Shockwaves of still unknown impact crashed through financial markets Tuesday when the United States Melville-based American Home Mortgage Investment Corp. announced it was suffering credit problems and would consider going into liquidation among other options.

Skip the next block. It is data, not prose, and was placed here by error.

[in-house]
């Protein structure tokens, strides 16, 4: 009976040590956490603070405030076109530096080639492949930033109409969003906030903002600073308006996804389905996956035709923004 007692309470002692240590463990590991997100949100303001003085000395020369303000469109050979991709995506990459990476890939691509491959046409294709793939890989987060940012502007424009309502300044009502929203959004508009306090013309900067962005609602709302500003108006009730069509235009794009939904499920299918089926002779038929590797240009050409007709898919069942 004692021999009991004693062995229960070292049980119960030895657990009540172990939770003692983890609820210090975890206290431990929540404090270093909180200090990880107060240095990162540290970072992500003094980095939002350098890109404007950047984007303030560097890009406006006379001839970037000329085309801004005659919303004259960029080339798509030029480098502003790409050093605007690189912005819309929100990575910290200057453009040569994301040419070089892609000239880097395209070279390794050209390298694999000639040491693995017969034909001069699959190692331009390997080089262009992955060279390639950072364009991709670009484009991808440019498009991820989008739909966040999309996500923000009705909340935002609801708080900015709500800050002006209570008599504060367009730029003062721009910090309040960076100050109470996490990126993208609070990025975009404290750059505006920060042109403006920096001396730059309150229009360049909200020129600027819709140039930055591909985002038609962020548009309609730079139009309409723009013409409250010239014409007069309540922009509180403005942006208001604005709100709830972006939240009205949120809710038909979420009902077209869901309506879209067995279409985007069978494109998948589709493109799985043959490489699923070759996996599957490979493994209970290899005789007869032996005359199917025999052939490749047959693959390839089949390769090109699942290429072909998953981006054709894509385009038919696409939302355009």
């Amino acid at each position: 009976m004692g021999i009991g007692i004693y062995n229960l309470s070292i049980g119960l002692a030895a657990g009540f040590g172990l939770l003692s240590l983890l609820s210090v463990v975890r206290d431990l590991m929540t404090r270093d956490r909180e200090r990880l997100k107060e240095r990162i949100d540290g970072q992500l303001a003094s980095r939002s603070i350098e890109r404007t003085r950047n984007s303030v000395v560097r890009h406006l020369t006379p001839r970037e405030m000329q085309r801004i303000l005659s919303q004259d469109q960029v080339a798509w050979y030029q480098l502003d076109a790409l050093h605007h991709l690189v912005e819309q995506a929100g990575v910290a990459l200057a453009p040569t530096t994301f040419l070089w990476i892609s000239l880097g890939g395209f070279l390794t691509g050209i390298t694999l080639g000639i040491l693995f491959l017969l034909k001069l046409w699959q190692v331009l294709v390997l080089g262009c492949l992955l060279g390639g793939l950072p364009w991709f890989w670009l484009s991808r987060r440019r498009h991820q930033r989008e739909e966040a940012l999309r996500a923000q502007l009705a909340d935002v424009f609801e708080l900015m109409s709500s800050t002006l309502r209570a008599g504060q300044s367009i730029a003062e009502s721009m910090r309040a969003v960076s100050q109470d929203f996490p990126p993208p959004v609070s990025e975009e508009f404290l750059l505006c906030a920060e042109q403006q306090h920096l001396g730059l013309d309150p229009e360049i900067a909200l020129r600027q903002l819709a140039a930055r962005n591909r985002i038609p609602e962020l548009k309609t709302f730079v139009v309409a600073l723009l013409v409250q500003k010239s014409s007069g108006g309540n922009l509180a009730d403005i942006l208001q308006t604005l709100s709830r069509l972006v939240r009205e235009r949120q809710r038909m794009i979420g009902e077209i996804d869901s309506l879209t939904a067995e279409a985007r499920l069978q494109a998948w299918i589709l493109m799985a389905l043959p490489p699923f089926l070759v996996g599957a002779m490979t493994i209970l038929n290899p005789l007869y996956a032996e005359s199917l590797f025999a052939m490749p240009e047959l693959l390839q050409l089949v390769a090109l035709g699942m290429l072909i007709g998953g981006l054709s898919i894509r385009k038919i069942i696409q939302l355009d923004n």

It was the largest mortgage bank to face bankruptcy in a year of bad news for the US mortgage industry and shares in the firm, the tenth largest residential mortgage lender in the US, fell more than 90% in response to the news. The effects of American Home's insolvency are far-reaching. The company's 7,627 employees face an uncertain future. Its borrowers will lose access to 800 million US dollars in approved loans. That number is mounting by hundreds of millions of dollars each day. Major investors have announced millions in losses on the company. Banks that lent the company billions of dollars could see their stakes dissolve. The Tuesday announcement contained shreds of the specific information that anxious investors and analysts had been clamoring for since the company kicked off a spate of ominous announcements April 6 with a downward adjustment of first-quarter profit projections and dividend policy. Since then, the company's reticence has unsettled investors. When it released the required first-quarter earnings figures, CEO and founder of the company Michael Strauss said he was "disappointed" but that the market appeared to be stabilizing. Two months later, a mid-quarter update reaffirming the dividend policy and stated, "stockholder's equity will actually be higher at the end of the second quarter," but it withdrew earnings guidance for the year. And then, last Friday night, the company announced it would not pay the dividend due that day. The stock price which topped 36 US dollars in December stood at 6.39 when trading was stopped "pending further information from the company". In it, the company acknowledged what many had feared: It had lost access to its credit facilities, lenders had been demanding repayment of some of American Home's debts for three weeks, and there were "substantial" additional calls for repayment outstanding. The company said it had retained outside consultants -- companies that have assisted bankrupt mortgage firms in the past -- to help it resolve the situation in the manner "least disruptive to its business and to the many thousands of home buyers to whom it has committed mortgages." One option, the company said, was "the orderly liquidation of its assets." But shareholders showed scant faith in its prospects. Twenty minutes after trading reopened the stock had fallen 90% from its Friday close of 10.47, and the NYSE stopped trading out of concern that its price could fall below its delisting line of one US dollar. Shares continued to trade electronically throughout the afternoon, ending regular trading hours at a price of 1.04. The fallout from the AHM announcement was immediate.
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